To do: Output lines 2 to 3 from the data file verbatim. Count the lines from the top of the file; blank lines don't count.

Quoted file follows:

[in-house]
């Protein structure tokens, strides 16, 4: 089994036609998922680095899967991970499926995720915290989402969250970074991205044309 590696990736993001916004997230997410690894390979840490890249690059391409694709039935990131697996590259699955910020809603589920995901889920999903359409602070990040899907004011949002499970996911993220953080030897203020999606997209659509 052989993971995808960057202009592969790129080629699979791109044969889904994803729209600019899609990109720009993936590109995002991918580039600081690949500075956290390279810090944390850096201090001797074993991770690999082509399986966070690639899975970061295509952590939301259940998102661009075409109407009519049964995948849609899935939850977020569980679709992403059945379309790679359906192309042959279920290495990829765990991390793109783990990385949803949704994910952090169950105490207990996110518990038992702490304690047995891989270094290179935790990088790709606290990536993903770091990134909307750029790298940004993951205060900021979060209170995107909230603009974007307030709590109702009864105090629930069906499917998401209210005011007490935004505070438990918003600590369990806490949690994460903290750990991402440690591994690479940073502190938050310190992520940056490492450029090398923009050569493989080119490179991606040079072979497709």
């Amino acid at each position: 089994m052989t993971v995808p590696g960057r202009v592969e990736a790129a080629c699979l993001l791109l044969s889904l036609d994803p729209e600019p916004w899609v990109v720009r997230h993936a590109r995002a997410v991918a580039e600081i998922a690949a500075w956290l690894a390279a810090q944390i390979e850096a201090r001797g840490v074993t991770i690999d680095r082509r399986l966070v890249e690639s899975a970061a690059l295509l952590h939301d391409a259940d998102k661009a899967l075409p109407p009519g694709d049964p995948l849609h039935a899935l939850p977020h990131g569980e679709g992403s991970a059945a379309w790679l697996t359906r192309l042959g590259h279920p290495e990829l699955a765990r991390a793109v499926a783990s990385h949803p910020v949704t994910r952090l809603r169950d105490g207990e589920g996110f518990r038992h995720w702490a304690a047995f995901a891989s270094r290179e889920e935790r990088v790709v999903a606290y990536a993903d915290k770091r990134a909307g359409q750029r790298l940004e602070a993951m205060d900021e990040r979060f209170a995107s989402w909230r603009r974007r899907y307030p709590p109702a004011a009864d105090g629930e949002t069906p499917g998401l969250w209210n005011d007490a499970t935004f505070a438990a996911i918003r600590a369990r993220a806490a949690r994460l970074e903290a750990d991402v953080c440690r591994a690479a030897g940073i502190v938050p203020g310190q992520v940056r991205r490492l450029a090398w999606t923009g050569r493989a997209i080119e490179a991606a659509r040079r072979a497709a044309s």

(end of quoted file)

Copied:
């Protein structure tokens, strides 16, 4: 089994036609998922680095899967991970499926995720915290989402969250970074991205044309 590696990736993001916004997230997410690894390979840490890249690059391409694709039935990131697996590259699955910020809603589920995901889920999903359409602070990040899907004011949002499970996911993220953080030897203020999606997209659509 052989993971995808960057202009592969790129080629699979791109044969889904994803729209600019899609990109720009993936590109995002991918580039600081690949500075956290390279810090944390850096201090001797074993991770690999082509399986966070690639899975970061295509952590939301259940998102661009075409109407009519049964995948849609899935939850977020569980679709992403059945379309790679359906192309042959279920290495990829765990991390793109783990990385949803949704994910952090169950105490207990996110518990038992702490304690047995891989270094290179935790990088790709606290990536993903770091990134909307750029790298940004993951205060900021979060209170995107909230603009974007307030709590109702009864105090629930069906499917998401209210005011007490935004505070438990918003600590369990806490949690994460903290750990991402440690591994690479940073502190938050310190992520940056490492450029090398923009050569493989080119490179991606040079072979497709």
């Amino acid at each position: 089994m052989t993971v995808p590696g960057r202009v592969e990736a790129a080629c699979l993001l791109l044969s889904l036609d994803p729209e600019p916004w899609v990109v720009r997230h993936a590109r995002a997410v991918a580039e600081i998922a690949a500075w956290l690894a390279a810090q944390i390979e850096a201090r001797g840490v074993t991770i690999d680095r082509r399986l966070v890249e690639s899975a970061a690059l295509l952590h939301d391409a259940d998102k661009a899967l075409p109407p009519g694709d049964p995948l849609h039935a899935l939850p977020h990131g569980e679709g992403s991970a059945a379309w790679l697996t359906r192309l042959g590259h279920p290495e990829l699955a765990r991390a793109v499926a783990s990385h949803p910020v949704t994910r952090l809603r169950d105490g207990e589920g996110f518990r038992h995720w702490a304690a047995f995901a891989s270094r290179e889920e935790r990088v790709v999903a606290y990536a993903d915290k770091r990134a909307g359409q750029r790298l940004e602070a993951m205060d900021e990040r979060f209170a995107s989402w909230r603009r974007r899907y307030p709590p109702a004011a009864d105090g629930e949002t069906p499917g998401l969250w209210n005011d007490a499970t935004f505070a438990a996911i918003r600590a369990r993220a806490a949690r994460l970074e903290a750990d991402v953080c440690r591994a690479a030897g940073i502190v938050p203020g310190q992520v940056r991205r490492l450029a090398w999606t923009g050569r493989a997209i080119e490179a991606a659509r040079r072979a497709a044309s």